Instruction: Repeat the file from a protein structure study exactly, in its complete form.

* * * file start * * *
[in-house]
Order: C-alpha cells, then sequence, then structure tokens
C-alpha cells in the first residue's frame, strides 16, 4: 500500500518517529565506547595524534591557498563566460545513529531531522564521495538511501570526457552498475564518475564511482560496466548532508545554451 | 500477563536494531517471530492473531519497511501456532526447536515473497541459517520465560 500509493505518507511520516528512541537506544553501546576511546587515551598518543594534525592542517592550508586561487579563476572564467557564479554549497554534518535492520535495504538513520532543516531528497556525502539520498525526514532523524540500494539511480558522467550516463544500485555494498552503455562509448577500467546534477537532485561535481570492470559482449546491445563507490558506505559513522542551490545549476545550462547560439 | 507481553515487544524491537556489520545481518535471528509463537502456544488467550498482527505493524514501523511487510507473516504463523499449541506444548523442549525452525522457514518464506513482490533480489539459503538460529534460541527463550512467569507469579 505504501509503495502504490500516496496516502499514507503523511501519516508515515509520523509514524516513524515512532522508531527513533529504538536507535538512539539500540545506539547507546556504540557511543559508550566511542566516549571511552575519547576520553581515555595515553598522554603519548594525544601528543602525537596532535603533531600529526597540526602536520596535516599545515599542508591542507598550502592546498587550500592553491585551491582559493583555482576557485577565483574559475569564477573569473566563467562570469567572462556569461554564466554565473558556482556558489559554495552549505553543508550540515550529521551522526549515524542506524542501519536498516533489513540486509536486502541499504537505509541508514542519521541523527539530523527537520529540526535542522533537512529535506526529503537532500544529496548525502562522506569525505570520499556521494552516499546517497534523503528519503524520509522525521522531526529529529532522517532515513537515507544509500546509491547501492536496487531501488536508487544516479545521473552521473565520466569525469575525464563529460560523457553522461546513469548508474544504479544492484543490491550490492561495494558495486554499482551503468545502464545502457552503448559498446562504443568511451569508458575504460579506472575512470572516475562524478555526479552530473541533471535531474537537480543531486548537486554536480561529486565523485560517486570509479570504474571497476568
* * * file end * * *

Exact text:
[in-house]
Order: C-alpha cells, then sequence, then structure tokens
C-alpha cells in the first residue's frame, strides 16, 4: 500500500518517529565506547595524534591557498563566460545513529531531522564521495538511501570526457552498475564518475564511482560496466548532508545554451 | 500477563536494531517471530492473531519497511501456532526447536515473497541459517520465560 500509493505518507511520516528512541537506544553501546576511546587515551598518543594534525592542517592550508586561487579563476572564467557564479554549497554534518535492520535495504538513520532543516531528497556525502539520498525526514532523524540500494539511480558522467550516463544500485555494498552503455562509448577500467546534477537532485561535481570492470559482449546491445563507490558506505559513522542551490545549476545550462547560439 | 507481553515487544524491537556489520545481518535471528509463537502456544488467550498482527505493524514501523511487510507473516504463523499449541506444548523442549525452525522457514518464506513482490533480489539459503538460529534460541527463550512467569507469579 505504501509503495502504490500516496496516502499514507503523511501519516508515515509520523509514524516513524515512532522508531527513533529504538536507535538512539539500540545506539547507546556504540557511543559508550566511542566516549571511552575519547576520553581515555595515553598522554603519548594525544601528543602525537596532535603533531600529526597540526602536520596535516599545515599542508591542507598550502592546498587550500592553491585551491582559493583555482576557485577565483574559475569564477573569473566563467562570469567572462556569461554564466554565473558556482556558489559554495552549505553543508550540515550529521551522526549515524542506524542501519536498516533489513540486509536486502541499504537505509541508514542519521541523527539530523527537520529540526535542522533537512529535506526529503537532500544529496548525502562522506569525505570520499556521494552516499546517497534523503528519503524520509522525521522531526529529529532522517532515513537515507544509500546509491547501492536496487531501488536508487544516479545521473552521473565520466569525469575525464563529460560523457553522461546513469548508474544504479544492484543490491550490492561495494558495486554499482551503468545502464545502457552503448559498446562504443568511451569508458575504460579506472575512470572516475562524478555526479552530473541533471535531474537537480543531486548537486554536480561529486565523485560517486570509479570504474571497476568